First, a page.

Featured as a “Crafty Superstar” on Cut Out + Keep!


Forgot to mention this – I was featured on craft-tutorial sharing site Cut Out + Keep a couple weeks ago, as a Crafty Superstar!

Since I was feeling sort of black-and-white at the time and wanted to share a range of projects that utilized a variety of techniques, I contributed four projects (click the name to go straight to the how-to):

DIY Alexander Wang Wool Glasses /    DIY Corseted Tee

DIY Sequin Bow Belt /   Woven Chain-and-Ribbon Earrings

 

Read the Short Interview Here

 

Thanks so much to Cat and whole team at Cut Out + Keep – I’m so thrilled to have been featured!

What do you all think of the projects?  Anything that you’d like to try out?
xoxox
Carly

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DIY: Corseted White T-Shirt or What to Do with the BF’s old T-shirts #2

My hubby has a ton of white shirts that have seen better days…and sometimes I steal one or two of them to makeover for myself.  But men’s shirts are so shapeless and boxy, and I want something that isn’t as boring as it looks straight out of the package!  With a few strategically-placed hooks and some elastic cord, this is a quick DIY makeover that will turn any boxy and shapeless top into a form-fitting gathered tunic or dress.  Minimalist sex-appeal at its best!
You Need:
*white tunic-length t-shirt (mine is XXL)
*8 hooks from sew-on hook-and-eye sets
*white thread & hand-sewing needle
*white elastic cord
*marking chalk (not shown)
*measuring tape or ruler

How To:

1. Lay your t-shirt flat, back side up.  Measure about 2.5″ down from below where the sleeves meet the sides.  (This is what worked for me – you may want to try the shirt on you to make sure this is the area where you want the corseting to end.)  Mark.

2. Measure below that mark 1.5″ and make another mark at each side.  Repeat twice so you have 4 marks total, evenly-spaced at 1.5″ apart.

3. Hand-sew the hooks on at each part.  Since we’re sewing onto the back and the t-shirt fabric will be pulled to the front, make sure the hooks are facing outwards.

4. Try the shirt on.  Take the elastic cord , fold it in half, and match its center to your bellybutton.  Keep these lined up, thread either side of the cord into the bottom hook on either side of the shirt.

5. Pull to the front, pulling the shirt fabric with it.  Cross the cord over at your center, then back into the next hooks above.

Continue to lace the corset-front in this manner, and rearrange the extra fabric of the tee as you go to look neater and more tucked-in to the corset area.

6. Tie the ends of the cords at the top of the corseting in a bow; trim the ends.

Wear with something not overtly sexy – this shirt has all the sex appeal you need!

This project was featured in a recent Crafty Superstar interview on the tutorial-sharing site Cut Out + Keep

click here to read the interview questionnaire & my other projects!

(I’ll be re-posting all of them here on my blog soon.)

Thanks to Cat and the whole COAK team for the interview!  I’m so flattered to have been featured:-)

Happy DIY’ing!
xoxox

Carly

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Don’t Buy, DIY!: Woven Ribbon Sweater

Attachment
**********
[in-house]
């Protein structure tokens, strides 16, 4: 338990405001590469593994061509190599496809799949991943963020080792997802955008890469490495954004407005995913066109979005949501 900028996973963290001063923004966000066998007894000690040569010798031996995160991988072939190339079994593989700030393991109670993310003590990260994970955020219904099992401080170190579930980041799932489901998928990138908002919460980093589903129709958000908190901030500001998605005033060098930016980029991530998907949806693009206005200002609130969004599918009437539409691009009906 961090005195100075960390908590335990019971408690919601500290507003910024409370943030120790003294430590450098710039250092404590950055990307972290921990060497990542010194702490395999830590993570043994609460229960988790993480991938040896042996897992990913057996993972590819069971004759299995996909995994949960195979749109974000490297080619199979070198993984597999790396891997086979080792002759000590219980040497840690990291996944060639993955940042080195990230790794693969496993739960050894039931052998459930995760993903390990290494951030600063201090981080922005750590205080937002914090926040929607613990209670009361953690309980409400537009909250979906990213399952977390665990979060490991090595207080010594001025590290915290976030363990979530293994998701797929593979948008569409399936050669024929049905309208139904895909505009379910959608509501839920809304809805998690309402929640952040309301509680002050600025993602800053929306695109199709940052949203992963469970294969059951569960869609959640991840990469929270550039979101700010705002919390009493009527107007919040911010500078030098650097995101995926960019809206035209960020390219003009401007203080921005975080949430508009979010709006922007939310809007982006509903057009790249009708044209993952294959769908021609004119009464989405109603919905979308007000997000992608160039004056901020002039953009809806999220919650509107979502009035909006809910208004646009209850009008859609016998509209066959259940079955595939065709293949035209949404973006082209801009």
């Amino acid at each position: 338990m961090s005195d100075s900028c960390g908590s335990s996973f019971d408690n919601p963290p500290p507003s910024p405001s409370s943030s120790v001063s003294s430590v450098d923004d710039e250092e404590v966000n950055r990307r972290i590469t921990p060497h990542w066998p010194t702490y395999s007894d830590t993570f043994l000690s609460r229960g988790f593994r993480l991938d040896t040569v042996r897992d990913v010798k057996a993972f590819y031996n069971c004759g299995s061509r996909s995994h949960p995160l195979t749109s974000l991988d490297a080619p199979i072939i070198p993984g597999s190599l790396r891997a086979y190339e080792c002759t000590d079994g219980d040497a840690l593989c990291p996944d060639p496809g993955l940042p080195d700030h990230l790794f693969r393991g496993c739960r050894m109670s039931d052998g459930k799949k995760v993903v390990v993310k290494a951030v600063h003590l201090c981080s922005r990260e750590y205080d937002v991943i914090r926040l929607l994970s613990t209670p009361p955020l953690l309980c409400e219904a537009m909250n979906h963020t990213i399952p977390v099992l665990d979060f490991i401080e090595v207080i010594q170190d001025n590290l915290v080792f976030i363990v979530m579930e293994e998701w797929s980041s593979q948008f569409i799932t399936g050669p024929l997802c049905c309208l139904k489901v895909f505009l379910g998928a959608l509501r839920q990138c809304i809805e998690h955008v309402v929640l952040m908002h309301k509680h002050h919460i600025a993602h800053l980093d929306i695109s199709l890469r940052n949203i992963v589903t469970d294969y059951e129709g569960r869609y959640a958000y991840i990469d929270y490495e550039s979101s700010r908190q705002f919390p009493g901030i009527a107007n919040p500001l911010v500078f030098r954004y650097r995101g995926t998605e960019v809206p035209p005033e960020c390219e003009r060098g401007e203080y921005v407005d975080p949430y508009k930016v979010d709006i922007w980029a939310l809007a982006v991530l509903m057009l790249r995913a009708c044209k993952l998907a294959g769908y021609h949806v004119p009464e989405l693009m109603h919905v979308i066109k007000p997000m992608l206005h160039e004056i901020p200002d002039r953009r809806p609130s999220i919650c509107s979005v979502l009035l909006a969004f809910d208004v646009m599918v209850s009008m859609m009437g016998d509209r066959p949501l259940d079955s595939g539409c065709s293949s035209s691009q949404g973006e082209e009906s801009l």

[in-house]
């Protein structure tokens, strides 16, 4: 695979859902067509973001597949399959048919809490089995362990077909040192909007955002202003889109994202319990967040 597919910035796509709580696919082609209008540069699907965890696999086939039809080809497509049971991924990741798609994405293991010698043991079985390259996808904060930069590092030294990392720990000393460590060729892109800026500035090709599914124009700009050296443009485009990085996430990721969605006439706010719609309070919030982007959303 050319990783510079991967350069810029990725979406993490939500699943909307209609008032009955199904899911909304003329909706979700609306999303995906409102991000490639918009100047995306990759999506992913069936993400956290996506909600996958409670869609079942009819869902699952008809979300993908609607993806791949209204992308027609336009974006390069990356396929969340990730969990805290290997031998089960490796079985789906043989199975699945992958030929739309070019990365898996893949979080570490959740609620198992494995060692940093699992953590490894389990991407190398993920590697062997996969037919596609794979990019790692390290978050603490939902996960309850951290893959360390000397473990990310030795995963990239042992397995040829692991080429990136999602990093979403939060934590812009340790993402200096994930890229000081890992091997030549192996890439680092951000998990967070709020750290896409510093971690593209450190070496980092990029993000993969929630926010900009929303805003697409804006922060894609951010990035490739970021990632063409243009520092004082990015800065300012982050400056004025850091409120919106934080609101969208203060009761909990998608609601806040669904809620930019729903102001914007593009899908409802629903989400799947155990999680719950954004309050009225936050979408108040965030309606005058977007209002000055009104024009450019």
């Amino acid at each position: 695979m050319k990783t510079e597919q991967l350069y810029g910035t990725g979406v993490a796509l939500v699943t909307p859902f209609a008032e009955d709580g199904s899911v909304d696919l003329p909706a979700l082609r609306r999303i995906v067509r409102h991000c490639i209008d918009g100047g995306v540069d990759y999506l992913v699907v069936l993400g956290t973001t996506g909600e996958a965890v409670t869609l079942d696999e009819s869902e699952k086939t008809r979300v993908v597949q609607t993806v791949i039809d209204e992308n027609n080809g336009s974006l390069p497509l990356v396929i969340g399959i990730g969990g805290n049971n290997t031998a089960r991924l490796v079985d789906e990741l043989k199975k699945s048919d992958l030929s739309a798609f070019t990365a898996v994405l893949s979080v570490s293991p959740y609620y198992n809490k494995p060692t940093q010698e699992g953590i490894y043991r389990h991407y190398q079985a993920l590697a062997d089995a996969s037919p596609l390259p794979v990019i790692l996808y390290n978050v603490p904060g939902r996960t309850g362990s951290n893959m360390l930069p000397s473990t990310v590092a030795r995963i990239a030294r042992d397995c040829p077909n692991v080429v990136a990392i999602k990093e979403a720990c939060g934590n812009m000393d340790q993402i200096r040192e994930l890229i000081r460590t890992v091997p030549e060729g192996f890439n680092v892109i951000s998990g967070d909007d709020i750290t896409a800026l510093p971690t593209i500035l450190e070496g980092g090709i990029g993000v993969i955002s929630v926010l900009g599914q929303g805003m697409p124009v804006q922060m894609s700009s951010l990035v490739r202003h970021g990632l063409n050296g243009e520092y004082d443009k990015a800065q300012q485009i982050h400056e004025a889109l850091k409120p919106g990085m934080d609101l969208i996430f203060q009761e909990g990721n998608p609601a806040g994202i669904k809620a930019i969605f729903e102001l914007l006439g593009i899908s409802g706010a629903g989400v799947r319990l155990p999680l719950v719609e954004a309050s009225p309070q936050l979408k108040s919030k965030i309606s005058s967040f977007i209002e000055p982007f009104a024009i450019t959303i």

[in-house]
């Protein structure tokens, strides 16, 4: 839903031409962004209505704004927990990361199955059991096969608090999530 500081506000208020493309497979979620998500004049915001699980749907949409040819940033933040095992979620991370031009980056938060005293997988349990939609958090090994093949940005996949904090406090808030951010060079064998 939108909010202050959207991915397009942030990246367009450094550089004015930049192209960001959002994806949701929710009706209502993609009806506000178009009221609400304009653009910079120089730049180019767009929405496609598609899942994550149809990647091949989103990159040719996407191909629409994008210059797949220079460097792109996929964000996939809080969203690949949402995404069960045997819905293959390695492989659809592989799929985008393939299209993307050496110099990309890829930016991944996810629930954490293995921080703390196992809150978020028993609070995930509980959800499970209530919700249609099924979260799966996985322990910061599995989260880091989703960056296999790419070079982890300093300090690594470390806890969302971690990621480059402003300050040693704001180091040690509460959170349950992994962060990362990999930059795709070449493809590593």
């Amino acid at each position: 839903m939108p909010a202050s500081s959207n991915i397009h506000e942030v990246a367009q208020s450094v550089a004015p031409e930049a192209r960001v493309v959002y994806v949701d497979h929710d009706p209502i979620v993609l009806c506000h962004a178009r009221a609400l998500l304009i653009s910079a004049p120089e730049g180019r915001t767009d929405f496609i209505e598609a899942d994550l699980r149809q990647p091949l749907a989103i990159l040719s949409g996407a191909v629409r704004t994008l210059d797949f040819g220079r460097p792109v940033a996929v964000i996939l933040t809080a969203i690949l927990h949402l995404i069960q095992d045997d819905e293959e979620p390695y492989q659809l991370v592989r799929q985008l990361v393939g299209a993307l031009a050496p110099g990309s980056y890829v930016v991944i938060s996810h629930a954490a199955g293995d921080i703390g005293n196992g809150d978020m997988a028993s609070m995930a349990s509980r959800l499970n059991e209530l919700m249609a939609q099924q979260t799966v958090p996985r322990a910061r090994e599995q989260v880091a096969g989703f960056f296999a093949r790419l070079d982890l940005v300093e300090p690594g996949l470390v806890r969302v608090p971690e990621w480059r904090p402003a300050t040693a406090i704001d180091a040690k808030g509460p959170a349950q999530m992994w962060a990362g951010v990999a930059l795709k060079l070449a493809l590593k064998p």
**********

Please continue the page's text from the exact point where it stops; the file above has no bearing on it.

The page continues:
F-DNA Cable-Knit Sweater Dress, YesStyle.com.  Woven Ribbon: DIY by Me!

Seen on the runway in John Galliano’s Christian Dior Fall 2010 RTW Collection were whimsical, feminine knitwear pieces with satin ribbons woven and braided throughout.

Photos: Monica Feudi, GoRunway.com

Within weeks of appearing on the runway, many Japanese clothing brands picked up on the design, re-interpreting the idea and selling them en masse to a demanding public, creating a micro-trend stat.

 

In the U.S. I haven’t seen any clothing brands create their own version of this – which is just begging to be DIY’d! (Check out Outsapop and A Pair and a Spare for their coverage of this idea; and The Hearabouts’ DIY version.)  It’s amazingly simple, and the best part is that next year when fashion marches on…you can just pull out the ribbon, fluff out the yarns in your sweater, and nothing’s the worse for wear.  The only thing that’s better than a DIY is a DIY that is only permanent as long as you need it to be!

Difficulty: (Easy/Beginner)

You Need:

*chunky-knit sweater (I chose one with cabling, from YesStyle.com.  If you can find something with mohair or angora blended in, it adds a soft femininity to the piece.)
*double-face satin ribbon (I chose 1.5″ wide)
*tape

And…

*scissors
*measuring tape
*hand-sewing needle & matching thread (not pictured)

How To:

1. First, even before buying your ribbon, you need to measure your sweater to find out how much you will need.  Use a flexible measuring tape and, starting at the bottom of the sweater, start measuring upwards, zigzagging the tape back and forth to mimic how the ribbon will cross over once woven.

At the top of the track of weaving, note the measurement on the tape.  Double it to get the full length of ribbon for the weaving part.

If you are going to create bows at the bottom of the weaving track, create a bow in the measuring tape and add that length to the total length of the track.  That is the entire length of ribbon you will need for one woven area.  I chose 2 areas of ribbon; thus I doubled the measurement for the total amount of ribbon I needed to buy. (But since I’ll be doing two rows, I’ll need 2 continuous lengths for each track – something to keep in mind when you’re doing your calculations.)

2. Cut your ribbon into the length you need for one row of weaving (+ a little more if you can).  Wrap a piece of tape around both cut ends tightly, into a cone shape.  This should work in place of a needle for your ribbon (though you can use a large-eye needle, yarn needle, or a safety-pin for your ribbon if you want).

3. Start at the top of the woven row, in the center of one of the cables, from the back of the sweater.  Poke a small hole between the knit on either side of the cable, and bring the ends of the ribbon to the front of the sweater.

4. Poke a small hole at the bottom of the first cable knot, in the center.  Bring both the ribbon ends into the hole and to the inside of the sweater.